This was and is meant to be a generally-applicable post. It just turns out to be laced with examples from my own experiences. I hope those aren’t too distracting from the broader points.
It is widely believed among analyst relations professionals that one should engage the services of the analysts most influential in one’s industry, in the hope that the analysts one pays will speak well of one’s company, publicly or privately as the case may be. Thus, the best way for an analyst to make money is:
- Become influential in the industry s/he covers.
- Say nice things about the companies in it, especially the ones with larger budgets.
On the whole, I think I do better at the first of those tasks than the second.
Sometimes the connection between money and saying nice things is pretty blatant. For example, I’m often asked “Hey, would you be interested in doing a white paper that highlights our product’s advantages?” Unfortunately for my bank account, I almost never think it’s a good idea to accept the commission. It’s not that I dispute that it is possible to be ethical when writing white papers. I just don’t find it easy. And frankly, even analysts I regard as ethical commonly turn out white papers with somewhat more bias than I like to see in documents carrying my name.
Even more directly, I’m occasionally grilled to the effect “Is your view of us sufficiently favorable that we should retain your services?” Those discussions generally don’t end up in a paying relationship, but so be it; the companies who do that aren’t clients I’d much enjoy having anyway. More discouraging right now is that the two Monash Advantage members I’m having the most trouble renewing from last year are two of the ones I’ve written the most pointedly skeptical things about, creating a $80,000 hole in my expected revenue run rate, and keeping me from helping some people I’d grown to think of as friends.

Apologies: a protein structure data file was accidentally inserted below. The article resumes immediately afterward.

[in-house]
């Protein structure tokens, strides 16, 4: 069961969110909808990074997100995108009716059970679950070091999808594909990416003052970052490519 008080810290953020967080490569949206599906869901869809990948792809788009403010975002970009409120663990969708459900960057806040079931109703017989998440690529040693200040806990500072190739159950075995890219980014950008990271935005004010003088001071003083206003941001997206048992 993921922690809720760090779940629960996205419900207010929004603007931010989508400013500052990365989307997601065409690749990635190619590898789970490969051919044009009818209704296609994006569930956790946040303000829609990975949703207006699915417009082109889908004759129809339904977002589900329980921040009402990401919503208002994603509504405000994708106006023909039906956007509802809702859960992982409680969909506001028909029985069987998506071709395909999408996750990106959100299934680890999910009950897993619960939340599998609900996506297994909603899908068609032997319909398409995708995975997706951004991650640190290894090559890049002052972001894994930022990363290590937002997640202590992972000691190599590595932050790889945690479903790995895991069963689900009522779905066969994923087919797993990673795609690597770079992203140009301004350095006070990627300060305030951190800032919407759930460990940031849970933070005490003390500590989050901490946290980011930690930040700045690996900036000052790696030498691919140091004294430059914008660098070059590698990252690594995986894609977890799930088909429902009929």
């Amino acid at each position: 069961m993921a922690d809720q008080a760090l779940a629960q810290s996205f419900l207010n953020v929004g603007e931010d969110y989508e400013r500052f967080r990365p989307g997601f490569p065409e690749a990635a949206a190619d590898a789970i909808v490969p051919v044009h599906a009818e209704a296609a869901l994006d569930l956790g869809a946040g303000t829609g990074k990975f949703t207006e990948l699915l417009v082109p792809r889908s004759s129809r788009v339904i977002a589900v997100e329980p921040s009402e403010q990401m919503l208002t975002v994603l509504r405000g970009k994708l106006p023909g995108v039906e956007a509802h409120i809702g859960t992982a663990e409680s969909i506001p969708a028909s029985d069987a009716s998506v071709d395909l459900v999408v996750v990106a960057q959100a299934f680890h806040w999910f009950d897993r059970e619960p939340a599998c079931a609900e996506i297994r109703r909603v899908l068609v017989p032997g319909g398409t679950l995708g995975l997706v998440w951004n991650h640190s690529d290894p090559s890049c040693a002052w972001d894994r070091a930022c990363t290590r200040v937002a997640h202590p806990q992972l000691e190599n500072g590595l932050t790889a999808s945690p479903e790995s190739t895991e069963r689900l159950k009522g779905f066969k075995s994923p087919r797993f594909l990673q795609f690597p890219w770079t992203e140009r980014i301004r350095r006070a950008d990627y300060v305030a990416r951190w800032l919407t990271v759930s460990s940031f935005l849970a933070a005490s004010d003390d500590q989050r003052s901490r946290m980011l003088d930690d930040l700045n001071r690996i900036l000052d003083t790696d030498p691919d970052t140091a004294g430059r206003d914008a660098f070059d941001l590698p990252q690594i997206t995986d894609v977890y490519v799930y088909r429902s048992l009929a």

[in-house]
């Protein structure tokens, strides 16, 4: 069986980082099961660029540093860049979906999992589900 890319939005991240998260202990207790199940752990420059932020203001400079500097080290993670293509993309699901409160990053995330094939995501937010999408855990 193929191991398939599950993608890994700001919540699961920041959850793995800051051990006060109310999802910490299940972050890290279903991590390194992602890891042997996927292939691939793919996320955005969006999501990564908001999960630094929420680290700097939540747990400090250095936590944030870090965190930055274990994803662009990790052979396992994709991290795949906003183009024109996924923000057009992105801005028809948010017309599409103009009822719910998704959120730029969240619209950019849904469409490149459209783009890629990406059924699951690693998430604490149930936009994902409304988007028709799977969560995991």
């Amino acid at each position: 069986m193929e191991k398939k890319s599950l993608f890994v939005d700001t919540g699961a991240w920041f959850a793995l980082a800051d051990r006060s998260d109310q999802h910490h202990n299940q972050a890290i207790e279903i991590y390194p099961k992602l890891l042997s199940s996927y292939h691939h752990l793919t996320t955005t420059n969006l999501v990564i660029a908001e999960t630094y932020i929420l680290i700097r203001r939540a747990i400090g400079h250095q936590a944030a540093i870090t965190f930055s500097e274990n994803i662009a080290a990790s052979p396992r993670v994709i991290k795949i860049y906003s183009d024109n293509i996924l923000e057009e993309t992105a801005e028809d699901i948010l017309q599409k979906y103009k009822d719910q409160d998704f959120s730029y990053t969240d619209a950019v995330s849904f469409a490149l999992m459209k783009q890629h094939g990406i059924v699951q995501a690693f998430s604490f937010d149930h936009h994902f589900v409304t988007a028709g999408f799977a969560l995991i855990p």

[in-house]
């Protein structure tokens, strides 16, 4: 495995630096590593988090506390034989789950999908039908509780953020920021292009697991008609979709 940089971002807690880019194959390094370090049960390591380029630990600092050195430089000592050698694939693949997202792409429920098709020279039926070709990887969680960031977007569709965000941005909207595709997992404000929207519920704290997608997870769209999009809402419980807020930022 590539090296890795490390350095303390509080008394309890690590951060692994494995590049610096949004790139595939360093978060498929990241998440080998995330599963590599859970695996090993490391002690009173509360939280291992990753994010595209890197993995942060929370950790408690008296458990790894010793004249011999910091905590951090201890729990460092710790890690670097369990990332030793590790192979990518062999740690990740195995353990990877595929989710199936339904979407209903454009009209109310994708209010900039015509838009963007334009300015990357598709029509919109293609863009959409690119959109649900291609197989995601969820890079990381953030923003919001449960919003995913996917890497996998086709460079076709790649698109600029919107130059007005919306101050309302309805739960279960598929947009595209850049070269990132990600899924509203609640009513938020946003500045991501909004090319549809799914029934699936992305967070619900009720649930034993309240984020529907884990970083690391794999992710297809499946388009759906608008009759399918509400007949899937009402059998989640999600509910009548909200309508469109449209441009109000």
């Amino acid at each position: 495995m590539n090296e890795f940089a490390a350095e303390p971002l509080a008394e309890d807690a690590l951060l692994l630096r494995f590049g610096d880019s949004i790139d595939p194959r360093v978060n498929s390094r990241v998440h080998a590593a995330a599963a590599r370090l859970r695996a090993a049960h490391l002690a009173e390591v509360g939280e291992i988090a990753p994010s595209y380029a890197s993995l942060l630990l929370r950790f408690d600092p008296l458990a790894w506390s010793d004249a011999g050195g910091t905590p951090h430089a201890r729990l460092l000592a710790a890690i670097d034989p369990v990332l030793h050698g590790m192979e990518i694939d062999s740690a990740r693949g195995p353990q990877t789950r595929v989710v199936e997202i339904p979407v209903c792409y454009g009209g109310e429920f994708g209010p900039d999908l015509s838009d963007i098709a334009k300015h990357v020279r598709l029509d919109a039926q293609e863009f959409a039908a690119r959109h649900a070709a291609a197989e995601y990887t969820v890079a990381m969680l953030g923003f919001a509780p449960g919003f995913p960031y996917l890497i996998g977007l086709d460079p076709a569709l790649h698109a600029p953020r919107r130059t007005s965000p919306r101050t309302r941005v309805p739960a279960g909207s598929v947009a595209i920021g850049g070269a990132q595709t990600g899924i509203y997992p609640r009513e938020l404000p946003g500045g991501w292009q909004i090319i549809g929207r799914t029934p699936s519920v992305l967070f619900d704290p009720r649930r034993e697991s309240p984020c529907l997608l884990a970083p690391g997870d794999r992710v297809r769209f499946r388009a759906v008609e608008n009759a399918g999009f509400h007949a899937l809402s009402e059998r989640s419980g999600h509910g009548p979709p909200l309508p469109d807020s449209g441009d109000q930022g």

Other times the money/praise connection is more subtle, involving part or all of the sequence:
- Analyst gets paid for services –>
- Analyst learns more about the vendor and its products –>
- Analyst is more confident in any favorable opinions about the vendor and its products –>
- Analyst finds it easier to write and talk about the vendor and its products –>
- Analyst takes the trouble to write and talk about the vendor and its products –>
- The fact that analyst takes note of the vendor and its products is perceived as an endorsement.
It is, frankly, hard to avoid being a part of that. I think I’m pretty strict about following my rules for credibility in what I say. But with only a limited number of hours in the week, it’s hard not to be biased in the choice of which subjects I take up in the first place.
And so I’ll close by calling your attention to what I wrote five years ago about sources of analyst bias, and excerpting part of it below. Upon rereading it, I stand by almost every word, except that our client list has of course changed significantly in the interim.
1. Good vendor relationships are an important factor in an analyst’s success. It’s not just revenue; you also need access to information. This is true whether you’re a stock analyst or an industry analyst. …
2. Analysts typically have more confidence in the companies that are their paying clients. I honestly call ‘em as I see ‘em, no matter who is or isn’t paying me. But some of my calls have to do with confidence. And who will I be more confident in? Company A, which has disclosed almost all their current activities and intermediate-term plans to me, and has given serious consideration to expensive advice they’ve paid me for (and hopefully done something with the advice)? Or Company B, with whom my relationship is largely being fed marketing pabulum, with only the occasional renegade getting off the reservation and telling me what’s really going on? Obviously, it’s often Company A. …
3. There’s a reinforcement cycle that confuses questions of bias. Companies give money and attention to analysts who are positively inclined towards them. They buy consulting services from analysts whose worldviews are compatible with theirs. The resulting relationship, if it goes well, reinforces everybody’s positive opinions of each other.
Meanwhile, companies give cold shoulders to analysts who don’t like them. And that just reinforces analysts’ opinions too.